When is it considered too cold out to bathe a horse?
Once a horse is completely wet they can get cold very quickly. The average critical temperature for a horse with a short coat is 40°F. Below that, they feel cold. Once a horse’s coat becomes completely wet to the skin, even a long fuzzy winter coat loses its ability to keep the horse warm.
When a horse is wet, his critical temperature will increase by anywhere from 10°F to 15°F; therefore, it would be unwise to bathe a horse if the temperatures are below 50 to 55 degrees Fahrenheit. If you have to bathe your horse in cooler weather when there is a chance they may get cold, choose an area where they are protected from the wind—a warm sunny spot is best, and use warm water.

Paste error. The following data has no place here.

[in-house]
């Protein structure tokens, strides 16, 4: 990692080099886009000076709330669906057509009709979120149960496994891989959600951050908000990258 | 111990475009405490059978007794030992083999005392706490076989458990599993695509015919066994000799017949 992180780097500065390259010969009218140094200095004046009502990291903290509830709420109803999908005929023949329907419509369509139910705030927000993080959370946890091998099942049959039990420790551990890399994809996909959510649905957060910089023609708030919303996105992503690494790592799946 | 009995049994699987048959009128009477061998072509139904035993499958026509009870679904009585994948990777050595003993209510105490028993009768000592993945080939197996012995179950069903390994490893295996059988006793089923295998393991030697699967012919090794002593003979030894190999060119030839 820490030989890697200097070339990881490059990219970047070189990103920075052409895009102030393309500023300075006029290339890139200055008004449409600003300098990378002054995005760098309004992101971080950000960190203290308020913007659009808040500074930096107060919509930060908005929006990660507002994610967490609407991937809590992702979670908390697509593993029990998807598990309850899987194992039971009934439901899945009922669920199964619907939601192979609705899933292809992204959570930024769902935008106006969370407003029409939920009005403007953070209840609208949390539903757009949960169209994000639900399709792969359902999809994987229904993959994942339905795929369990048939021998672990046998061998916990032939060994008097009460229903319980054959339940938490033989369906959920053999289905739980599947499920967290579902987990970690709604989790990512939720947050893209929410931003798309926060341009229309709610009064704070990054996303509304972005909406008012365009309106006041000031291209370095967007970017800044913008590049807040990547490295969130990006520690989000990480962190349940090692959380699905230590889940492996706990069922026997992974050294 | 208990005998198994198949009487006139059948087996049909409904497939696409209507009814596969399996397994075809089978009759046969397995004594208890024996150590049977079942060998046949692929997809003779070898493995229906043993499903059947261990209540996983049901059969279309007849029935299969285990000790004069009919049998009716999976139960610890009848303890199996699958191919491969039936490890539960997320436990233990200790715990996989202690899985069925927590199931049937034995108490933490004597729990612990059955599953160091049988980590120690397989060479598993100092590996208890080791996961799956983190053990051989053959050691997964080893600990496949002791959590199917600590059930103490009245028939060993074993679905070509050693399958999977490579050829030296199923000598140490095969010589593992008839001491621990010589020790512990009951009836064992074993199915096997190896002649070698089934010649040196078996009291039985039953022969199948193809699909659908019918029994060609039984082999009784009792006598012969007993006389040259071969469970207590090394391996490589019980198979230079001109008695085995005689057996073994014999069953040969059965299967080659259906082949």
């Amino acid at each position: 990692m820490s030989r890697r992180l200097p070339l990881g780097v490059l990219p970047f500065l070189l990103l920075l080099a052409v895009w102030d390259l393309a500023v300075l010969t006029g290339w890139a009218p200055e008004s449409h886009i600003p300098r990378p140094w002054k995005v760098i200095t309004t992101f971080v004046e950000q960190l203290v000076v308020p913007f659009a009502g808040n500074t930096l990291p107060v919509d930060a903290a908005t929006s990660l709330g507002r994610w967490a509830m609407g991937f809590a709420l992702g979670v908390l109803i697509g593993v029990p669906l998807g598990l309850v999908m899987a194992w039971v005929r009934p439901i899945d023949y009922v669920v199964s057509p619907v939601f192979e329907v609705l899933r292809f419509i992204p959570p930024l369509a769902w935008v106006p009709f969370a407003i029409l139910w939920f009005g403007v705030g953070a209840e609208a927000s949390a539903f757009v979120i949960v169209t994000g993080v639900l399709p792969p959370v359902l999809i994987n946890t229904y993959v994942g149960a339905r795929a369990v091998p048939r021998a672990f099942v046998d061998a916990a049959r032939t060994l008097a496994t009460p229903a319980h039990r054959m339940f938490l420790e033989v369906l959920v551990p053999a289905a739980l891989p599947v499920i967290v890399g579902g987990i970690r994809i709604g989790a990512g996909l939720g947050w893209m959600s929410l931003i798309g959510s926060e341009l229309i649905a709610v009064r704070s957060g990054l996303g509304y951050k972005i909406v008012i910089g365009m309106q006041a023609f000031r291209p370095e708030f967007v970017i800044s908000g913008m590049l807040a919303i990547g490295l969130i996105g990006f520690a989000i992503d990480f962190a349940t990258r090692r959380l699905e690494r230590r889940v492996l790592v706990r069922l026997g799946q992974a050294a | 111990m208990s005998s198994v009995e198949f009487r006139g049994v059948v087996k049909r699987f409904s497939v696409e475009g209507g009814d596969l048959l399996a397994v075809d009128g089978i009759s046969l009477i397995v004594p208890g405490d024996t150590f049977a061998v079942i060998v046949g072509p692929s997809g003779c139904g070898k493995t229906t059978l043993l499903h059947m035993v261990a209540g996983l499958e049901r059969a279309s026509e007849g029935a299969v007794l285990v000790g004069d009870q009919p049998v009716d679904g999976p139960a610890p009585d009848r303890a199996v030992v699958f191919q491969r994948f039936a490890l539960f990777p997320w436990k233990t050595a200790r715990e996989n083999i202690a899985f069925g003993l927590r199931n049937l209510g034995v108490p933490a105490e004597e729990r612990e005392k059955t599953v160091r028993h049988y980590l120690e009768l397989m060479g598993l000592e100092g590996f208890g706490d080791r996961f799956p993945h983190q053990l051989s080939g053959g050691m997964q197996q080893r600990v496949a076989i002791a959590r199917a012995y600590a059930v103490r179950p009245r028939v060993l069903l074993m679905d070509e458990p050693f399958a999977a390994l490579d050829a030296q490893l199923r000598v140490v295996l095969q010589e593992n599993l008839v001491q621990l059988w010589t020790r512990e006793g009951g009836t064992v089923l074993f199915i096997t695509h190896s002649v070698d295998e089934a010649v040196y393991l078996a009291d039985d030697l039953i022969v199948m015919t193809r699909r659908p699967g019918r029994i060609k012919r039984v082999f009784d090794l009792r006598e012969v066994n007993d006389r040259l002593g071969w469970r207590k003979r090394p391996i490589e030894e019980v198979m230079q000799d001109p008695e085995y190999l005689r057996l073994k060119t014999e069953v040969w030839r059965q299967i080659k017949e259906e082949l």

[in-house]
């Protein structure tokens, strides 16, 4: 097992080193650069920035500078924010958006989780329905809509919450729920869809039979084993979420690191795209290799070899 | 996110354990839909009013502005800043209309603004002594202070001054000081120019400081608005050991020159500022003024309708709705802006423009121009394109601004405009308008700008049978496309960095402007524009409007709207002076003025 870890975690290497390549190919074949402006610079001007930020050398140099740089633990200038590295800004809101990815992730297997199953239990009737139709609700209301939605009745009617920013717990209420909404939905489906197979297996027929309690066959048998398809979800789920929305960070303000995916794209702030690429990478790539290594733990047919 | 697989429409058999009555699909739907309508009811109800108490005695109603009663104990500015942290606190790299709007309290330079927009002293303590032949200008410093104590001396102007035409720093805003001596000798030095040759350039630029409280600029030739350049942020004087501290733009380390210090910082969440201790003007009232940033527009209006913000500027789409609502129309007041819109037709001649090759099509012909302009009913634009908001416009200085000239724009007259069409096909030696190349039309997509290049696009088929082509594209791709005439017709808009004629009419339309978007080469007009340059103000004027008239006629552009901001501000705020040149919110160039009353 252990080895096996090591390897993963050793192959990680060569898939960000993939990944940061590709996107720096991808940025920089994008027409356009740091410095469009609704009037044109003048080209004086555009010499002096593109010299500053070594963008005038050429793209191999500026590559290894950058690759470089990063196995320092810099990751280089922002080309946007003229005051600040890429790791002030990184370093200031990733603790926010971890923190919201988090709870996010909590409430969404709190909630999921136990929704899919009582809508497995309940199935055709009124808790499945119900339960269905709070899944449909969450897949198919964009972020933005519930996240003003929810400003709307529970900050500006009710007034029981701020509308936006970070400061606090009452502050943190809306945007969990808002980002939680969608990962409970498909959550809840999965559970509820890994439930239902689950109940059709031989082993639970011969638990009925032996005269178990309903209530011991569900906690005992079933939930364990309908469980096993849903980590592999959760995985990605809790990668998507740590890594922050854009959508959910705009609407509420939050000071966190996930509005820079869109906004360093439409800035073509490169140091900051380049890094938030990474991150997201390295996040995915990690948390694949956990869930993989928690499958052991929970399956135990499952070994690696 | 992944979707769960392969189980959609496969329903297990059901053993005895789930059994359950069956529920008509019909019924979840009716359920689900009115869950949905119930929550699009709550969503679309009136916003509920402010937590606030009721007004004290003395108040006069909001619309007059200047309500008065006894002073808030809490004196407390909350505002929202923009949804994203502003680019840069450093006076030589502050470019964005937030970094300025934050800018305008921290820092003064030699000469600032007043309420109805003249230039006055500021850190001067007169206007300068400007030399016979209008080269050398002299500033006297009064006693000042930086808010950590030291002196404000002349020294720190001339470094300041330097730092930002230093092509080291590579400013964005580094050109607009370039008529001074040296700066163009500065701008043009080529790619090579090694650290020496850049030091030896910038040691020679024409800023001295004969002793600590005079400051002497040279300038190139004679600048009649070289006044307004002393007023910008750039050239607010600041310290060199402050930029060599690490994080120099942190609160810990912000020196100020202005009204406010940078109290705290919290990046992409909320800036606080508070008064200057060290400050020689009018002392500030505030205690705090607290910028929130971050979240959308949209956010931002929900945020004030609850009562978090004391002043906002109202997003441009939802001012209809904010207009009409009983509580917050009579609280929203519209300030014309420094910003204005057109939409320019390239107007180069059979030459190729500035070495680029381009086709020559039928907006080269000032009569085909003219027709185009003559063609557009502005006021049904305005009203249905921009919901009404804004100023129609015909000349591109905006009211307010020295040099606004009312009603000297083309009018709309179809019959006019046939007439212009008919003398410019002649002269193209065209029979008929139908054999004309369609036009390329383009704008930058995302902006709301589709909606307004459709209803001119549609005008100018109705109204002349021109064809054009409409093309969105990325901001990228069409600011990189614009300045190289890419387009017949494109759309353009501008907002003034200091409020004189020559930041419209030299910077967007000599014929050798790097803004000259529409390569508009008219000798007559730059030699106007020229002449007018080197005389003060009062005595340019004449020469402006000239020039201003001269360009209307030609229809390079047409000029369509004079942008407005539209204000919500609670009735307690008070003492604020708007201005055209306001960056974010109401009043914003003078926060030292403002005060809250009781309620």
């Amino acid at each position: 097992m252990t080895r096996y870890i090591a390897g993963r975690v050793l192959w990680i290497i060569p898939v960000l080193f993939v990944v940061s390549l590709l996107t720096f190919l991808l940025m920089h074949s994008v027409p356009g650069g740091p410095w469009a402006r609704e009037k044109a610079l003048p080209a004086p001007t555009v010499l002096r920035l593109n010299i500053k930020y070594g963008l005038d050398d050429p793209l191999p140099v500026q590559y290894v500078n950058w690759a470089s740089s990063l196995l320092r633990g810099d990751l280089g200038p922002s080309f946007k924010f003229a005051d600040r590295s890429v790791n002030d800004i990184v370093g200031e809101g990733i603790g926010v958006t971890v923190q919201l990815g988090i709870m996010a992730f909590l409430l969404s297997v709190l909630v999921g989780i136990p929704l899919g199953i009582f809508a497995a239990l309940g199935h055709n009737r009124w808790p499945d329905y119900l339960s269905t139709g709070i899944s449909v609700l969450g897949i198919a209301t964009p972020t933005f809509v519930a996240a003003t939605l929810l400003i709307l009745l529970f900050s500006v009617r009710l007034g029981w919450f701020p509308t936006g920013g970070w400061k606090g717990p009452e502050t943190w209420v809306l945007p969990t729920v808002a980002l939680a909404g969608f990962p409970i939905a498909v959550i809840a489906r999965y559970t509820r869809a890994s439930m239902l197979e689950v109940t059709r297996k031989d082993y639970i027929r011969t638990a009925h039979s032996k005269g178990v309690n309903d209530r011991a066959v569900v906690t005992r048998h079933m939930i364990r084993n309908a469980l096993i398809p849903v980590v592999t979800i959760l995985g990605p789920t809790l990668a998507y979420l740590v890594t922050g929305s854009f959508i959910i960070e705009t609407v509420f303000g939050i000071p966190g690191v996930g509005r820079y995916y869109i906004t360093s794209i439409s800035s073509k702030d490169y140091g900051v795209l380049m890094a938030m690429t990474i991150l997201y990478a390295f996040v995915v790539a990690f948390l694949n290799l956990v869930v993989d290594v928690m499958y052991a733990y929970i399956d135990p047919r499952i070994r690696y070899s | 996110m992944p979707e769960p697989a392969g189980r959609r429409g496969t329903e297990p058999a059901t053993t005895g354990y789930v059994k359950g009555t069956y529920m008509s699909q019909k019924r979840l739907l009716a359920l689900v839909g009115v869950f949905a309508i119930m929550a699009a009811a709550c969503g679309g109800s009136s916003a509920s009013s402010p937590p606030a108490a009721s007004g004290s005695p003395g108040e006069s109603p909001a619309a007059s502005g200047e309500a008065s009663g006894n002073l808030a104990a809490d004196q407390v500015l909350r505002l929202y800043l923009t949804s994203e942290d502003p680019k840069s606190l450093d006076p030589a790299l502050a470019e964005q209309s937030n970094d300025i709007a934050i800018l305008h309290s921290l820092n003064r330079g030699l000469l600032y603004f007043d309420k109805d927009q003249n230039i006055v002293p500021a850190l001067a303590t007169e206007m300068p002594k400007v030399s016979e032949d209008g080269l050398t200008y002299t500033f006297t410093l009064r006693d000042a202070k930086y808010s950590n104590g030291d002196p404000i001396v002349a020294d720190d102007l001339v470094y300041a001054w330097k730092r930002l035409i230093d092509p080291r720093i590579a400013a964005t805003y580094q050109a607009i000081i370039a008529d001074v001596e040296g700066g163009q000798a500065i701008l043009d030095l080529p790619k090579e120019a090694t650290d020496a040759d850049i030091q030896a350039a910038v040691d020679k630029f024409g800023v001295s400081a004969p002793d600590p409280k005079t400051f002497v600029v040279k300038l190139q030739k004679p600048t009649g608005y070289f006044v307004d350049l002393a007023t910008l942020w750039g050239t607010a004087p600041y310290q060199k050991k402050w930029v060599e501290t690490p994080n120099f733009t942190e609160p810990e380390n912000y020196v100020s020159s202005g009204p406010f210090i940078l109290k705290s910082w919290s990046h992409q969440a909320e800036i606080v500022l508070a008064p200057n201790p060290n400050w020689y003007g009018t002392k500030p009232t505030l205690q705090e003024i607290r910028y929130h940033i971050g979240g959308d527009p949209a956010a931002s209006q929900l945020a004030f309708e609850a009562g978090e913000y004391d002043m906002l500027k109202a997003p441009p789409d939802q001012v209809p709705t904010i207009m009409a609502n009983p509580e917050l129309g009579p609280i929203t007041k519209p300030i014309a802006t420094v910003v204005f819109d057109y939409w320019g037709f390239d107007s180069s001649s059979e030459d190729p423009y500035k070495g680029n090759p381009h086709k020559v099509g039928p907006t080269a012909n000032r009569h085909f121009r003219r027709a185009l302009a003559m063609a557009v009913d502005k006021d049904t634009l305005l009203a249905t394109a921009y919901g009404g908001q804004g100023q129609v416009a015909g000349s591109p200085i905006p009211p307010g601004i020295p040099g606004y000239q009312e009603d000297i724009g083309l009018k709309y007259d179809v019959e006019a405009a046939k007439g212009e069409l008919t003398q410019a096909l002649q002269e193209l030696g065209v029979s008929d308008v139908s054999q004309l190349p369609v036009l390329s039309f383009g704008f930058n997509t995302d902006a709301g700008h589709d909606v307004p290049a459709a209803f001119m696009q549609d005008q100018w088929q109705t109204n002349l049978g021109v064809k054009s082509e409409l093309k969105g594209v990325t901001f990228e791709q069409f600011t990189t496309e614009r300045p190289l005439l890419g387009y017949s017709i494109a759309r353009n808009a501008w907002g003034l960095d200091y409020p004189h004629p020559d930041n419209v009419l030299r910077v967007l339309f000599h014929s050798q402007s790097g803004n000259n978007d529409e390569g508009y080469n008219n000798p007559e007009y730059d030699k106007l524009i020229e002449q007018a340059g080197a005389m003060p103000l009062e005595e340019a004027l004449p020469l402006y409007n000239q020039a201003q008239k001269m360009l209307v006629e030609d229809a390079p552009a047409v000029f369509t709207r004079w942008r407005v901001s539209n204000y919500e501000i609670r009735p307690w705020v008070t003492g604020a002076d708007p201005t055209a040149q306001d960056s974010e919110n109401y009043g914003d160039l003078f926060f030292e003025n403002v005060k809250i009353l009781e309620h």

After their bath, monitor your horse frequently to be sure they are drying off and not shivering. You can utilize a cooler or a heat lamp to keep them warm until they are dry. Brisk rubbing with a towel will also speed up the drying process.
Horses with heavy winter coats will take much longer to dry then clipped horses. Be sure the horse is completely dry before leaving them in a stall or turning them out. Once the really cold weather sets in, wait until spring to start bathing again.
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